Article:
1879-1916 WT Tidbits--Then and Now

by blondie 30 Replies latest watchtower bible

  • blondie

    I have been using a website to go through the WTs from 1879 to 1916. I find things that amaze and astound me. I will post some here that I think may be of interest.

    JULY 1879


    (Changed 1909, The Watch Tower and Herald of Christ?s Presence (title and cover change, January 1)

    w74 8/15 507 No Spiritual "Energy Crisis" for Discreet Ones

    According to Bible chronology thereafter adopted, it was understood that 6,000 years of man?s existence on earth ended in 1872, whereas six millenniums of human sin concluded and the seventh millennium began in 1874. Christ?s presence was thought to have begun in October 1874, at the start of the great antitypical Jubilee.?Lev. chap. 25; Rev. 20:4.

    From that understanding, it was thought that the "chaste virgin" class began going forth to meet the Bridegroom in 1874. (2 Cor. 11:2)
    Hence, when C. T. Russell began publishing a new religious magazine in July 1879, it was called "Zion?s Watch Tower and Herald of Christ?s Presence." It was heralding Christ?s presence as having begun in 1874. This invisible presence was expected to continue until the Gentile Times ended in 1914, when the Gentile nations would be destroyed and the remnant of the "chaste virgin" class would be glorified with their Bridegroom in heaven by death and resurrection to live in the spirit. (1 Cor. 15:42-44) Thus would the "discreet virgin" class enter through the door into the wedding.

    C. T. RUSSELL, Editor and Publisher.


    J. H. PATON, . . . . ALMONT, MICH.
    W. I. MANN, . . . . ALLEGHENY, PA.
    B. W. KEITH, . . . .DANSVILLE, N.Y.
    H. B. RICE, . . . W. OAKLAND, CAL.
    A. D. JONES, . . . .PITTSBURGH, PA

    Proclaimers book 620 28 Testing and Sifting From Within

    In July 1879, Russell began to publish a new magazine?Zion?s Watch Tower and Herald of Christ?s Presence?which was from the start a special advocate of the ransom. But that was not the end of it.

    Two years later,

    Paton, who was then serving as a traveling representative of the Watch Tower, also began to turn away, thereafter publishing a book (his second one entitled Day Dawn) in which he rejected belief in Adam?s fall into sin and consequently the need for a redeemer. He reasoned that the Lord himself was an imperfect man who by his life simply showed others how to crucify their sinful propensities.
    In 1881, A. D. Jones , another associate, started a paper (Zion?s Day Star) along the same lines as the Watch Tower but with the idea that it would set out simpler features of God?s purpose. At first it seemed that all was well. Yet, within a year, Jones? paper had repudiated Christ?s atoning sacrifice, and within another year, it had rejected all the rest of the Bible. What had happened to those men? They had allowed personal theories and fascination with popular philosophies of men to lead them astray from the Word of God. (Compare Colossians 2:8.) The paper published by A. D. Jones continued for only a short time and then faded from view.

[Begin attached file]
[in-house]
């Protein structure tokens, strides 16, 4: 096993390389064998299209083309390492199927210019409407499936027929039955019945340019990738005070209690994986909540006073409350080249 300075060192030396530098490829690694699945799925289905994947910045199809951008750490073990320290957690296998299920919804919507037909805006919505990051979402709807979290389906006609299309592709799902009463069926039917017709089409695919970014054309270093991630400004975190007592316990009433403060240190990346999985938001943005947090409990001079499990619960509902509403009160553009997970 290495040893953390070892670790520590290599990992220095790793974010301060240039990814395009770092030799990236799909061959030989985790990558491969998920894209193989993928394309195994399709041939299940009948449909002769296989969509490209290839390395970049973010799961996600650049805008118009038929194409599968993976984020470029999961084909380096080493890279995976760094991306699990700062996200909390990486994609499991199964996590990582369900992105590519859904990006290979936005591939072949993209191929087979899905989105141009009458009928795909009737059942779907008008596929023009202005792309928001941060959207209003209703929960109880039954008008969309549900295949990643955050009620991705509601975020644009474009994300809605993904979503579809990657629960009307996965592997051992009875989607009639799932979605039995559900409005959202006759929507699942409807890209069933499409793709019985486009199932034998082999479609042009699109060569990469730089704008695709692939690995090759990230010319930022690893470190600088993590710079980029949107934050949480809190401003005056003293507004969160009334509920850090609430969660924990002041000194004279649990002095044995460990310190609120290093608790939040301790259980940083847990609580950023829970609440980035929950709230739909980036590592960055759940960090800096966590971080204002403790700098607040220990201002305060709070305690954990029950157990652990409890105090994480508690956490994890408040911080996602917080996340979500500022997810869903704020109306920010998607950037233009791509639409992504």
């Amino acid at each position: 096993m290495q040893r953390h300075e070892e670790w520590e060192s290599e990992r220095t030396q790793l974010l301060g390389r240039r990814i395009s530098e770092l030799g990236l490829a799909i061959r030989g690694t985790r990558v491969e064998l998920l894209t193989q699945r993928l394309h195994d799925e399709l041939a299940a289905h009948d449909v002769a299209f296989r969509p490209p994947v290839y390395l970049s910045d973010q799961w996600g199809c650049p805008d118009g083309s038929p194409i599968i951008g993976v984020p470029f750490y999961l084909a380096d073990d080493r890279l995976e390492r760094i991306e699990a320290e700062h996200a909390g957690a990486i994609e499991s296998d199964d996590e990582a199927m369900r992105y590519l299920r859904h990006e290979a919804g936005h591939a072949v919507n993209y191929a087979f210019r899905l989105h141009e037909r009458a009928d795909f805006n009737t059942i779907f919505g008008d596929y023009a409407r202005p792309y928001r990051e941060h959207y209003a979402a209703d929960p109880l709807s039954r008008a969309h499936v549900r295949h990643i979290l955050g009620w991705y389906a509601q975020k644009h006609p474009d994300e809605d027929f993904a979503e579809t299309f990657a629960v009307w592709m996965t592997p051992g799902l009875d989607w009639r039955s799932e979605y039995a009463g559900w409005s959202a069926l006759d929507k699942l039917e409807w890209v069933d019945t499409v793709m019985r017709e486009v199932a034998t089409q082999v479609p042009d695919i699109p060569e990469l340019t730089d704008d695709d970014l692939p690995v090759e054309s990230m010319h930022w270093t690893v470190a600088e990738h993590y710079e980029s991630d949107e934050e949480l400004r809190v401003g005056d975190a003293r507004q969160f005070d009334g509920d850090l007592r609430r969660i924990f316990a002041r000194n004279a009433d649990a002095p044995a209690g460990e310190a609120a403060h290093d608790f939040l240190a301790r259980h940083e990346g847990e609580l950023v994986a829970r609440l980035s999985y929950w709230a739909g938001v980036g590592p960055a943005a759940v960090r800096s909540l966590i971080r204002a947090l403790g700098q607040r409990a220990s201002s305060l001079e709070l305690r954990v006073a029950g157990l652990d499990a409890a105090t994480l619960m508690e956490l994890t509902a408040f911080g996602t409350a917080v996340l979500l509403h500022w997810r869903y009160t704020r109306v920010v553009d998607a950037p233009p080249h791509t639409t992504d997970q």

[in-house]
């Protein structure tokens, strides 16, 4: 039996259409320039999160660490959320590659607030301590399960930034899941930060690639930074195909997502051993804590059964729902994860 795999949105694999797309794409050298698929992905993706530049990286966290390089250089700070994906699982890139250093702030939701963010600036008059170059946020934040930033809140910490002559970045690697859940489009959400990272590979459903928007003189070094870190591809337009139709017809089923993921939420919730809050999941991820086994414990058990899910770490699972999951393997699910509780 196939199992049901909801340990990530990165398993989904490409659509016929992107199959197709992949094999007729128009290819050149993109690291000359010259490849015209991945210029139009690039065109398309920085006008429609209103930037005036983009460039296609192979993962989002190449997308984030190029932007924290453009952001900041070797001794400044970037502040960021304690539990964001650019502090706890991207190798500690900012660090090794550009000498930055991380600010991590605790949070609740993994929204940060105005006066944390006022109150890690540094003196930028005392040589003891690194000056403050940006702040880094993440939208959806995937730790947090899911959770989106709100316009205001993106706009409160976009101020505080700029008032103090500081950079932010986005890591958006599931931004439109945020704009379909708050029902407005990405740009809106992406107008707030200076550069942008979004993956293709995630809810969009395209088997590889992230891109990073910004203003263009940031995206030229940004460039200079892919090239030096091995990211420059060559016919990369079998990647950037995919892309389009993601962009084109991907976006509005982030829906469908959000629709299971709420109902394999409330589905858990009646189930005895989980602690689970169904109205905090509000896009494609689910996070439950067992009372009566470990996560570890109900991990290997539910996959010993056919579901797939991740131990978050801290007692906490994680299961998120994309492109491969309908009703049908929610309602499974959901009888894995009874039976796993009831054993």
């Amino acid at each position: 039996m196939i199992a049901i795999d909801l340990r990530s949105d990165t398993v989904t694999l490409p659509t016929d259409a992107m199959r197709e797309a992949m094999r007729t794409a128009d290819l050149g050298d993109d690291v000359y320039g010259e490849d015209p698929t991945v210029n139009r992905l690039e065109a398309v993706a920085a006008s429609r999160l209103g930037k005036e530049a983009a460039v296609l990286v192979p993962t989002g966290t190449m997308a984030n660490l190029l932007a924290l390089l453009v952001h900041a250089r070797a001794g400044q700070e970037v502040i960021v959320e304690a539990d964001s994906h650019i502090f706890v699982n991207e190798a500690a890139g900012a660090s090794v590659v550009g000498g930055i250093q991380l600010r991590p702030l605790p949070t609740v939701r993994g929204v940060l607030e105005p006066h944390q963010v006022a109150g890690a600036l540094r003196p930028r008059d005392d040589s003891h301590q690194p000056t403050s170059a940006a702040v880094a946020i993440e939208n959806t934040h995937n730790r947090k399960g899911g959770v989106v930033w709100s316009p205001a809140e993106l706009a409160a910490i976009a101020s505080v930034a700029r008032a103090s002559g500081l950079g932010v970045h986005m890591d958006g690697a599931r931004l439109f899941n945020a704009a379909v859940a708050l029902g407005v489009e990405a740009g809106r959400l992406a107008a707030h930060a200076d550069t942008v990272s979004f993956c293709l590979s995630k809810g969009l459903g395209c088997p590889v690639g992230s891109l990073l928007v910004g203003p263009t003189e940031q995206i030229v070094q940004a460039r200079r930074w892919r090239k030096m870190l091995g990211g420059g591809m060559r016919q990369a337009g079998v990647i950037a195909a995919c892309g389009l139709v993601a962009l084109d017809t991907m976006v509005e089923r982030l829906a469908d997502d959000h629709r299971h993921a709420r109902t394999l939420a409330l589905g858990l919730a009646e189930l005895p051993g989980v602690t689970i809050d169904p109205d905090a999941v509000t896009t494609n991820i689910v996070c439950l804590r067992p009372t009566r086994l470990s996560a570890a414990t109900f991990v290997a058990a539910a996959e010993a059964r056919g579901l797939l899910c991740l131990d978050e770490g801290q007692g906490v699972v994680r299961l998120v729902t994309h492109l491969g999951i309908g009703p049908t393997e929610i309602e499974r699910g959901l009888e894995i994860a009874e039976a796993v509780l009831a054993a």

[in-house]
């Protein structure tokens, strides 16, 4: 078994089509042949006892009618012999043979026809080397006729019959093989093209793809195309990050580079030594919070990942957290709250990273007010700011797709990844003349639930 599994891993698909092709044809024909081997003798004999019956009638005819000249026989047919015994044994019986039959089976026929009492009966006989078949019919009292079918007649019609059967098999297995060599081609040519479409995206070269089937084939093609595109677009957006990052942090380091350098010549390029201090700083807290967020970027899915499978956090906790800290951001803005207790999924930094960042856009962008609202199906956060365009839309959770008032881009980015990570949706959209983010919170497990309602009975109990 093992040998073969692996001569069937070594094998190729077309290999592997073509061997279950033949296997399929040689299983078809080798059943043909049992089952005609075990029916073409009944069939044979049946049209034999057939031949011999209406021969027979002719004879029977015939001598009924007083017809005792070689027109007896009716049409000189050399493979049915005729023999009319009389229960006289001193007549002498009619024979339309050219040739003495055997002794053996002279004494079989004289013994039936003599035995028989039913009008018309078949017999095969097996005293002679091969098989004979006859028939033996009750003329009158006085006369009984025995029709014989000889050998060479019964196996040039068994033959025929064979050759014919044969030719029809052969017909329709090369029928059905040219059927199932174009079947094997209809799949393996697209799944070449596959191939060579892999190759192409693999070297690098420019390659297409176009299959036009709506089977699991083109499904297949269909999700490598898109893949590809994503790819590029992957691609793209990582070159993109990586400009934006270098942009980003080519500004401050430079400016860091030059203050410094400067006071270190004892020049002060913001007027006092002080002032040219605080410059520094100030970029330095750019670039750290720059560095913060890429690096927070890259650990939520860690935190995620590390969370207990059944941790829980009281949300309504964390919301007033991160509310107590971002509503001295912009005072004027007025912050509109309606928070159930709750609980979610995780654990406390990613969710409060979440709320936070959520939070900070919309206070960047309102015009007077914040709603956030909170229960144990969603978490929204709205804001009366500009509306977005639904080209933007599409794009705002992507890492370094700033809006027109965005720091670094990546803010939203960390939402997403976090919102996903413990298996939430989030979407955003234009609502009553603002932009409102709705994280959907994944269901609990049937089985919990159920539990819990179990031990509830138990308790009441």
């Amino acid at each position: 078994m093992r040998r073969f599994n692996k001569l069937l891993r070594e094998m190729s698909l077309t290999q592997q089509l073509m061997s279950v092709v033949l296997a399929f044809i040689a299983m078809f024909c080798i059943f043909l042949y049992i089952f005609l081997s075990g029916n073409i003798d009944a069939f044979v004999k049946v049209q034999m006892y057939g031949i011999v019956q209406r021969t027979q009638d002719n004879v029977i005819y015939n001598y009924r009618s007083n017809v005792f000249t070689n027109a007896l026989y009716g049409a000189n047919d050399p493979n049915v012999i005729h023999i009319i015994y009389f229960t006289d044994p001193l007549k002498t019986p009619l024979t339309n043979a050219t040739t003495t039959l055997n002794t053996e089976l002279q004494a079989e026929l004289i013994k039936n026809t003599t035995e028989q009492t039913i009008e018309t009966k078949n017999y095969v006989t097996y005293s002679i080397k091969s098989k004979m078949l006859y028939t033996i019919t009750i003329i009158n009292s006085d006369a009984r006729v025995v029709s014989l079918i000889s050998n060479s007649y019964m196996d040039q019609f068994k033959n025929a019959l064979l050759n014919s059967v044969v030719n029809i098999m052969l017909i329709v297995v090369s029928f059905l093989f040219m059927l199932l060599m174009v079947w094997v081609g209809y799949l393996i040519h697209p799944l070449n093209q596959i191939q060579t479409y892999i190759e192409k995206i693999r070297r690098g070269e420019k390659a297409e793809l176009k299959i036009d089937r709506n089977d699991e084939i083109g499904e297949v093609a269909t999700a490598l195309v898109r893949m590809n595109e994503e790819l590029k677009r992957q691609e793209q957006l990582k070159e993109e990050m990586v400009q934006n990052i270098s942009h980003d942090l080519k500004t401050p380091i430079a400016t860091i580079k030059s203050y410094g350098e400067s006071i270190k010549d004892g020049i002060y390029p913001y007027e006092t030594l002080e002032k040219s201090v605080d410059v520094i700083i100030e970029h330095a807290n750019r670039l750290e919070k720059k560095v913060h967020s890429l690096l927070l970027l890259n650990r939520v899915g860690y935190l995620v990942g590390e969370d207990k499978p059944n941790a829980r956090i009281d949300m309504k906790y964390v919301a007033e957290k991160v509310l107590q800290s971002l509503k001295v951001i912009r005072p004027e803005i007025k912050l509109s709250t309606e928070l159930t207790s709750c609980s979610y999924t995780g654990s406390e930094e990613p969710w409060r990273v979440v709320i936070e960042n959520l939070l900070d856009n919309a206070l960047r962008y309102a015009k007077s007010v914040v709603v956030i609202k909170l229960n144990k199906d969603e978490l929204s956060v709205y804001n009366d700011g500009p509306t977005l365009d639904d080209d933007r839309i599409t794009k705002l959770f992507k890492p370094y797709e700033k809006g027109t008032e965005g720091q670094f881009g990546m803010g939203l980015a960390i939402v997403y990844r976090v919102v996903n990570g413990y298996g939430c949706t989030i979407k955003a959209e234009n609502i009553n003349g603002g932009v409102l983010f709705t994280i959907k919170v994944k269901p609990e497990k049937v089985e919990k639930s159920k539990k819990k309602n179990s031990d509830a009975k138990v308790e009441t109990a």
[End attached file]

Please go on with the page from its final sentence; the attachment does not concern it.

In no case will the Editor be responsible for all sentiments expressed by correspondents, nor is he to be understood as indorsing every expression in articles selected from other periodicals.



    In Advance--includes postage.

    As its name indicates, it aims to be the lookout from whence matters of interest and profit may be announced to the "little flock," and as the "Herald of Christ's Presence," to give the "meat in due season" to the "household of faith." (yes, from the beginning they said this)

    The terms, fifty cents a year, (postage paid,) are moderate; but to all interested and desirous of having it, who cannot afford to pay, we will gladly send it free, but you must ask that ye may receive.



    A truth presented by Satan himself is just as true as a truth stated by God.

    How often do they in controversy overlook and ignore truth presented by their opponents. This is particularly the case when arguing with an infidel. They feel at perfect liberty to dispute everything he says on religious subjects.

    Many infidels are honest--as anxious to speak and believe the truth as are Christians--and if in converse with them we ignore truths which they may advance, we not only fail to convince them of our truths, but put an end to all hope of reaching them


    (no mention of "Jehovah" in this edition)


  • stillajwexelder

    I have already copied and pasted into a word document - as usual Blondie - -thanks for your hard work

  • RR

    Maybe it's me, but I don't get the point of this post!


  • sf

    Bringing to the 'table':



  • DevonMcBride

    Very interesting!



  • blondie

    RR, just contrasting Bible Students of yesteryear with JWs of today and how they are ignorant of their history.


  • RR


  • simwitness

    Thank you for the link... I found the following tidbits quite interesting... In an article intitled "Interpetation" ->http://www.agsconsulting.com/htdbnon/r24.htm